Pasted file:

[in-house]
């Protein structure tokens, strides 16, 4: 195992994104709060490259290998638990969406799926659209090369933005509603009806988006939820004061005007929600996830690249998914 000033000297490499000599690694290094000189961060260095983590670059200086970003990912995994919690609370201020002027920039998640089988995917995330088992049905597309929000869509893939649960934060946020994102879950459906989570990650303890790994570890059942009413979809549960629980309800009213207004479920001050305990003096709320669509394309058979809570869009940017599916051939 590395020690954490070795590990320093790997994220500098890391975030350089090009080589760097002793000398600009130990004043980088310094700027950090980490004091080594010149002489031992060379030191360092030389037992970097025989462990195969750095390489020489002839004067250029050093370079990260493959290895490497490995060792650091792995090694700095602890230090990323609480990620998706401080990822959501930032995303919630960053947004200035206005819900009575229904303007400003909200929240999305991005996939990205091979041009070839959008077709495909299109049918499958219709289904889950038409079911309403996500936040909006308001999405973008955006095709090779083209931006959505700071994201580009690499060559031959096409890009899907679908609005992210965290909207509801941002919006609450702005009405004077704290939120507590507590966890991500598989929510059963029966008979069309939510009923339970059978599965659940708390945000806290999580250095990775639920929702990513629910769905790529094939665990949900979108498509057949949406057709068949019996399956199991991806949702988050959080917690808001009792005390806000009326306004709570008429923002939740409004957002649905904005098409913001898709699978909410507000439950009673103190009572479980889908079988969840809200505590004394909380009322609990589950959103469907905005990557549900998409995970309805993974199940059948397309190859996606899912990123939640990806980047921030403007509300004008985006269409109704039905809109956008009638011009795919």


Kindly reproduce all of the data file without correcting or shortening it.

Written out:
[in-house]
């Protein structure tokens, strides 16, 4: 195992994104709060490259290998638990969406799926659209090369933005509603009806988006939820004061005007929600996830690249998914 000033000297490499000599690694290094000189961060260095983590670059200086970003990912995994919690609370201020002027920039998640089988995917995330088992049905597309929000869509893939649960934060946020994102879950459906989570990650303890790994570890059942009413979809549960629980309800009213207004479920001050305990003096709320669509394309058979809570869009940017599916051939 590395020690954490070795590990320093790997994220500098890391975030350089090009080589760097002793000398600009130990004043980088310094700027950090980490004091080594010149002489031992060379030191360092030389037992970097025989462990195969750095390489020489002839004067250029050093370079990260493959290895490497490995060792650091792995090694700095602890230090990323609480990620998706401080990822959501930032995303919630960053947004200035206005819900009575229904303007400003909200929240999305991005996939990205091979041009070839959008077709495909299109049918499958219709289904889950038409079911309403996500936040909006308001999405973008955006095709090779083209931006959505700071994201580009690499060559031959096409890009899907679908609005992210965290909207509801941002919006609450702005009405004077704290939120507590507590966890991500598989929510059963029966008979069309939510009923339970059978599965659940708390945000806290999580250095990775639920929702990513629910769905790529094939665990949900979108498509057949949406057709068949019996399956199991991806949702988050959080917690808001009792005390806000009326306004709570008429923002939740409004957002649905904005098409913001898709699978909410507000439950009673103190009572479980889908079988969840809200505590004394909380009322609990589950959103469907905005990557549900998409995970309805993974199940059948397309190859996606899912990123939640990806980047921030403007509300004008985006269409109704039905809109956008009638011009795919």